The 31-year-old right-handed bat hit at a career-best rate, bolstered by a significantly elevated BABIP, last season in nearly every category. His on-base percentage was nearly 50 points higher than his previous top mark as he hit .270/.357/.420 with eight home runs in 325 plate appearances. A step back from those heights would be natural.
Suzuki’s addition will not likely jumpstart an improving offense — the 33-year-old hit above league average just once in his 10-year run with Oakland, Washington and Minnesota — but assuming he supplants Recker on the Braves’ 25-man roster after signing a $1.5 million deal with incentives, Atlanta should be trotting out an experienced option each and every night. Flowers and Suzuki, both righty bats, do not form a true platoon, but neither did the Flowers-Recker combination.
Jonathan Lucroy or Buster Posey are not walking through the door, but finishing in the top half of the league offensively is an attainable goal.
Brad MillsBrad Mills-USA TODAY Sports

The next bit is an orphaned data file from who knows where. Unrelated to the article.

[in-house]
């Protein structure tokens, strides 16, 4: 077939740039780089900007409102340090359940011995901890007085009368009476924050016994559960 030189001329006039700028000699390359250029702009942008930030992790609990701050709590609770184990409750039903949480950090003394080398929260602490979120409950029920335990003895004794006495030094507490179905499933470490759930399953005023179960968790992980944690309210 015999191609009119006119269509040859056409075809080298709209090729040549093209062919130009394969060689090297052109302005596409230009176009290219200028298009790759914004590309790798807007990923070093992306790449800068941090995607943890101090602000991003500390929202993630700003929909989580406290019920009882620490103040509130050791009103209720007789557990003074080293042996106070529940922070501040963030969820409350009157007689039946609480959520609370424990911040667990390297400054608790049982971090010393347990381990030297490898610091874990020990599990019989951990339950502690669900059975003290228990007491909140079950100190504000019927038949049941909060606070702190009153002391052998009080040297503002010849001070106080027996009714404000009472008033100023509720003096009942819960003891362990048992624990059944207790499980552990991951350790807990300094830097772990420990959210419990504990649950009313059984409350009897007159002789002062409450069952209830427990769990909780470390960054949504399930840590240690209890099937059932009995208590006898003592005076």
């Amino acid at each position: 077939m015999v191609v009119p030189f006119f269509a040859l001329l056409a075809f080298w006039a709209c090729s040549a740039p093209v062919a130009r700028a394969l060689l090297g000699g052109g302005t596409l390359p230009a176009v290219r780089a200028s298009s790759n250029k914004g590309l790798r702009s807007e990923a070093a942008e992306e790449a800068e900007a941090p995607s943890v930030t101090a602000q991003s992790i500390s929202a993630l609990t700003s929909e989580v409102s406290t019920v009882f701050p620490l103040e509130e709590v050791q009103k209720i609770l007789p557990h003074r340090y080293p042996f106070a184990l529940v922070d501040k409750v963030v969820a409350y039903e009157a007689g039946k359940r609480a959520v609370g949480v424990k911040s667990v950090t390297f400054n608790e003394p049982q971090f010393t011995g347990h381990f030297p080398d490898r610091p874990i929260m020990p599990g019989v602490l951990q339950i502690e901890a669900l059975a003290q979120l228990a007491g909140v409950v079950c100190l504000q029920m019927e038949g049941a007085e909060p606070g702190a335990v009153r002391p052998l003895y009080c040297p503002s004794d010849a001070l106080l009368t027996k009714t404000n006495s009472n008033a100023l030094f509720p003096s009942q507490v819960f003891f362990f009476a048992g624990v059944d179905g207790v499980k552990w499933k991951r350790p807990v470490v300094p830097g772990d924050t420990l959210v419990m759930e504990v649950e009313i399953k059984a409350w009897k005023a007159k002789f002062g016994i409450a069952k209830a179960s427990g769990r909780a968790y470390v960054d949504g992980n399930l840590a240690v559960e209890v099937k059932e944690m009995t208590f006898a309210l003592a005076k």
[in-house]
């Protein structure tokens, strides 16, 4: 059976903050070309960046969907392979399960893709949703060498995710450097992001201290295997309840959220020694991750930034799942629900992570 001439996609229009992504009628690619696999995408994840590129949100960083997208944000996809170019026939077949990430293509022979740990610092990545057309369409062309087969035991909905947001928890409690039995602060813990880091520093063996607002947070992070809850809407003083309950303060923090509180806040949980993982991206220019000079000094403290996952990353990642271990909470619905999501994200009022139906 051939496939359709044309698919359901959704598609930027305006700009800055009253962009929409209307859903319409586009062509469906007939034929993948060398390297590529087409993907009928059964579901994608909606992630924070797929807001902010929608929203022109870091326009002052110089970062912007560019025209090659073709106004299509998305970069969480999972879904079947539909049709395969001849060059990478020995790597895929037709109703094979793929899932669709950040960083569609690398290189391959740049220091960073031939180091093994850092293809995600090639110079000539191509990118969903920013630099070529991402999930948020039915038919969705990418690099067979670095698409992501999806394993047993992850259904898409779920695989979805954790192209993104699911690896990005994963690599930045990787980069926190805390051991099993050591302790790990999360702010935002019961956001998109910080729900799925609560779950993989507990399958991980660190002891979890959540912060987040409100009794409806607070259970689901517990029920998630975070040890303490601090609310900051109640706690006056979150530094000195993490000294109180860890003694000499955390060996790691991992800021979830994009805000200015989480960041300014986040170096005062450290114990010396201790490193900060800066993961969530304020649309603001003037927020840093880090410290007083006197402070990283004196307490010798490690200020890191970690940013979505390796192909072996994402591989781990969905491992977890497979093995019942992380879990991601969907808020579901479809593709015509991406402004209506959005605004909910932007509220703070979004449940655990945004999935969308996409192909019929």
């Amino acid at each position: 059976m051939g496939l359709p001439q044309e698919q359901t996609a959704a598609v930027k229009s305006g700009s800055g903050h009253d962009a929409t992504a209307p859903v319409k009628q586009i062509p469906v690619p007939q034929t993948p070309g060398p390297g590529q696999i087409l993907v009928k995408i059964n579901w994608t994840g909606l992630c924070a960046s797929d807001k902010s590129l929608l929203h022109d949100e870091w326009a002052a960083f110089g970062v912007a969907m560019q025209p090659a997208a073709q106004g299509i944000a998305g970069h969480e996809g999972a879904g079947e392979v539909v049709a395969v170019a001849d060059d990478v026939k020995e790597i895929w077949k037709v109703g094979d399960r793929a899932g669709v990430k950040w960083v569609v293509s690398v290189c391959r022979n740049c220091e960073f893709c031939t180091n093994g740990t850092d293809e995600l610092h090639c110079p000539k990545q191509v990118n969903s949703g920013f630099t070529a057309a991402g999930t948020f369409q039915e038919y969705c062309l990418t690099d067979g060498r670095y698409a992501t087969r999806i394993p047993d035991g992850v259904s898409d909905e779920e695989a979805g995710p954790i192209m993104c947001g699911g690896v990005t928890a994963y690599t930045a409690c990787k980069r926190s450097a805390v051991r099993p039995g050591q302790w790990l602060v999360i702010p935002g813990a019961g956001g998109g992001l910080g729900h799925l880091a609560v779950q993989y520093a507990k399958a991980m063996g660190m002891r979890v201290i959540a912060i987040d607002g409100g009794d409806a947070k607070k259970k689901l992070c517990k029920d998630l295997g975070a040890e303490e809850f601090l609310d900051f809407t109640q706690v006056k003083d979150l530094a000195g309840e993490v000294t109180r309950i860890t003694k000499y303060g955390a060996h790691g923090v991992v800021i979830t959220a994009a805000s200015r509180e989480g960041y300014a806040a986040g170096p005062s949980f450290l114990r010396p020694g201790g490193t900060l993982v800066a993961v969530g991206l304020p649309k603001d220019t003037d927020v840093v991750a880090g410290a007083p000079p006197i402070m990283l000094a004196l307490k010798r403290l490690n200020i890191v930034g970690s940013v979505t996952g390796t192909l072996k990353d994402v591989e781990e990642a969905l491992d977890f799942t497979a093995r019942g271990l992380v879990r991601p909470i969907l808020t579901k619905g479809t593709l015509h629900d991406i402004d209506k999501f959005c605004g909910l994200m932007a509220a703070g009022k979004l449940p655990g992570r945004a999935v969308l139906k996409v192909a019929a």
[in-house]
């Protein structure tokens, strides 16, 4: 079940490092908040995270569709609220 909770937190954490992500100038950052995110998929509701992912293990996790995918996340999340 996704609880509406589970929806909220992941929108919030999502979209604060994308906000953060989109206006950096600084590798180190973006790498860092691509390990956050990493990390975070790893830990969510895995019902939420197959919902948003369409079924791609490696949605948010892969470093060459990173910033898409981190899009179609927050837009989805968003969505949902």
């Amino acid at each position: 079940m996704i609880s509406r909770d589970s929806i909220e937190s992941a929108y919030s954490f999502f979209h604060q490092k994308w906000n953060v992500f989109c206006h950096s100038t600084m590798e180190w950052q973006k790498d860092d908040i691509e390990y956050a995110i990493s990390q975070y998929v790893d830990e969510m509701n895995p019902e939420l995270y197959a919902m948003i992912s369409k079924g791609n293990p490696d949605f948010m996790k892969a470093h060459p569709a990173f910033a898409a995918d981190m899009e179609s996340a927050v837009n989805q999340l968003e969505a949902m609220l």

After baserunners stole at will last season, how persistent will the defensive issues prove to be?
As the offense rounded into form for Atlanta’s catchers, the defensive issues were persistent as ever. The unit finished 27th in the majors in defensive runs saved, costing the team 37 runs as they were plagued by errors, passed balls and opposing baserunners.
It was a 180-degree flip in production for Tyler Flowers, who was expected to be a defense-first catcher after his lauded work with the White Sox staff in Chicago. In every full MLB season prior to Atlanta, Flowers had hit sub-league average (per weighted runs created plus) and owned a positive defensive WAR. His work behind the plate, as opposed to in the batter’s box, was the primary driver of his career value.
His 2016 season, statistically, turned out to be the exact opposite. While his pitch-framing remains a valuable commodity (4th-best in majors), opponents successfully stole bases on 60 of their 63 attempts. Of the seven other catchers that allowed 60-plus stolen bases last season, no other player caught fewer than 11 potential base-stealers.